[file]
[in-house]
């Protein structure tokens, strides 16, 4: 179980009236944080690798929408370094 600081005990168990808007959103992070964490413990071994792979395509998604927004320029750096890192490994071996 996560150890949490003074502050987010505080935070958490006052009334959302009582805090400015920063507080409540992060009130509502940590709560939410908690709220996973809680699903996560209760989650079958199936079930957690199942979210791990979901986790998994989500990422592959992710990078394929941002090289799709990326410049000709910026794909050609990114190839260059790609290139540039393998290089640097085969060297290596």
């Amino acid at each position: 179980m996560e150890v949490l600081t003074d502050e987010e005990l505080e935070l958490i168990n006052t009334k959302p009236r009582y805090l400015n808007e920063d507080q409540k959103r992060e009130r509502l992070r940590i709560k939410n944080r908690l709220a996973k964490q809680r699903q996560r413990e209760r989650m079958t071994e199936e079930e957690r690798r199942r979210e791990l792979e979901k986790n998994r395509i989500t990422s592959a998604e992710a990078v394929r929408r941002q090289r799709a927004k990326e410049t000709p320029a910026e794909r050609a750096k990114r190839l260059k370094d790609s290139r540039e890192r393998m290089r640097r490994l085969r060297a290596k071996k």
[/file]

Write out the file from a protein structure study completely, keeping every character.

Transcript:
[in-house]
């Protein structure tokens, strides 16, 4: 179980009236944080690798929408370094 600081005990168990808007959103992070964490413990071994792979395509998604927004320029750096890192490994071996 996560150890949490003074502050987010505080935070958490006052009334959302009582805090400015920063507080409540992060009130509502940590709560939410908690709220996973809680699903996560209760989650079958199936079930957690199942979210791990979901986790998994989500990422592959992710990078394929941002090289799709990326410049000709910026794909050609990114190839260059790609290139540039393998290089640097085969060297290596």
């Amino acid at each position: 179980m996560e150890v949490l600081t003074d502050e987010e005990l505080e935070l958490i168990n006052t009334k959302p009236r009582y805090l400015n808007e920063d507080q409540k959103r992060e009130r509502l992070r940590i709560k939410n944080r908690l709220a996973k964490q809680r699903q996560r413990e209760r989650m079958t071994e199936e079930e957690r690798r199942r979210e791990l792979e979901k986790n998994r395509i989500t990422s592959a998604e992710a990078v394929r929408r941002q090289r799709a927004k990326e410049t000709p320029a910026e794909r050609a750096k990114r190839l260059k370094d790609s290139r540039e890192r393998m290089r640097r490994l085969r060297a290596k071996k």